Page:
Spanish authorities have arrested five suspects in connection with the Madrid blasts which killed 200 people.
Angel Acebes promised total transparency in the investigation
Interior Minister Angel Acebes told a news conference three Moroccans and two Indians were being held.
The suspects may have links with extremist Moroccan groups, the minister said, but it was still too early to confirm this.
The news comes as protesters held an angry demonstration outside the office of Spain's ruling Popular Party.
BBC correspondent Richard Galpin in Madrid says the protesters - mainly anti-war campaigners - feel Spanish leaders were too swift to blame the Basque separatist group Eta for the bombings.
The demonstrators charge that the government downplayed the theory that it might have been al-Qaeda.
They say the government is scared of losing votes in Sunday's general election because of its unpopular decision to support the invasion of Iraq.
The arrests came as the first funerals for the victims of the bombings took place in the capital and across Spain.
The five suspects were arrested in different parts of the capital, and were handed to the country's High Court, which is in charge of investigating the attacks, the minister said.
"Early this afternoon, members of the National Police corps
made five arrests, three of citizens of Moroccan
nationality, two citizens of Indian nationality, and there
are two other Spaniards of Indian origin from whom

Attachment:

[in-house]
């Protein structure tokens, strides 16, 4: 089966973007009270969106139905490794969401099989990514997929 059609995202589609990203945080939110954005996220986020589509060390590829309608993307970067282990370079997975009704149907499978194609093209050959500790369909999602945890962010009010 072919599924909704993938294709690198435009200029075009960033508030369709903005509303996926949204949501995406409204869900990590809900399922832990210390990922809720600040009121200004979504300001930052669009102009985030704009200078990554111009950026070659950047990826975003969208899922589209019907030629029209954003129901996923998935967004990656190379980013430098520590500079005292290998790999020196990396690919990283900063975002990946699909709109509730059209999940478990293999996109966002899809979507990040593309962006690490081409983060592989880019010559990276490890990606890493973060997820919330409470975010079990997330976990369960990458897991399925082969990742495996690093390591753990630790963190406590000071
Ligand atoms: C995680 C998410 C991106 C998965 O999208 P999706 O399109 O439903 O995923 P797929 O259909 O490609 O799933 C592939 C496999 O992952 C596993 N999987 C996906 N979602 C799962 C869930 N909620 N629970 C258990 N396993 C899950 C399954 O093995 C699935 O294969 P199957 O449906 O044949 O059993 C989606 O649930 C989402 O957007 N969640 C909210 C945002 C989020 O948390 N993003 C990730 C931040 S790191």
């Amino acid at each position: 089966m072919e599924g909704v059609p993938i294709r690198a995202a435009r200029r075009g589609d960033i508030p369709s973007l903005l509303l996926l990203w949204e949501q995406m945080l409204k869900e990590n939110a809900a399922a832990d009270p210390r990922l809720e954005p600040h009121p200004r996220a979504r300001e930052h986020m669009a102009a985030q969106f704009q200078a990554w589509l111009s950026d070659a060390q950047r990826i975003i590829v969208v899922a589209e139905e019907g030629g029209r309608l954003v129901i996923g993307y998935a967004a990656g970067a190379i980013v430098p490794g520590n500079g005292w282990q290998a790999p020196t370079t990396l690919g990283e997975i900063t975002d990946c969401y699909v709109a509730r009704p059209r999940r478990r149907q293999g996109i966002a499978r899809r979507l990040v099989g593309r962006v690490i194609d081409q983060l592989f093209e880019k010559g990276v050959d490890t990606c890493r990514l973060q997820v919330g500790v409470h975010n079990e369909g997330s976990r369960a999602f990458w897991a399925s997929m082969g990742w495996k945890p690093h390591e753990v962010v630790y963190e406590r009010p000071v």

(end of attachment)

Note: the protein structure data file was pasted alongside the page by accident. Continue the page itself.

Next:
statements are being taken now," he said.
Mr Acebes said the men were believed to be linked with the sale and falsification of a mobile phone and SIM card found by police near one of the bomb blasts on Thursday.
The phone was inside a bag containing one of the bombs which failed to explode.
Mr Acebes assured the Spanish public that all lines of investigation were still open and he reminded Spaniards it had only just begun.
But he promised he would continue to make public every new piece of information.
Funeral services have attracted thousands of mourners
On Thursday a statement was sent to a London-based newspaper claiming that al-Qaeda was behind the bombings and some Arab commentators in London said they believed it to be genuine.
Most recently, a radio station claimed to have been told that investigators are "99% certain" of involvement by Islamic militants by an unnamed intelligence source, but this has not been confirmed.
Tears of a nation
The first funeral masses took place in the capital and other cities on Saturday.
Thousands of people turned up at cemeteries, funeral homes and religious services to mourn those killed.
In Alcala de Henares, the commuter town east of Madrid where the bombed trains had started their journeys, up to 1,000 people crammed into a gymnasium to remember some 30 local people killed.
"We have buried a son, 23 years old, a son full of his future," said one father dressed in black.
"We are all overwhelmed."
"Alcala is broken," said Mayor Bartolome Gonzalez.
In Tanatorio Sur, Madrid's biggest funeral home, lack of space meant coffins had to be placed in staff rooms.
Distraught families have been holding vigils.
"My son. Why?" one elderly woman sobbed.
The funerals continued throughout the day, with the last in the Basque city of San Sebastian scheduled for early evening.
On Friday evening up to 11 million people nationwide turned out in heavy rain to protest against the violence.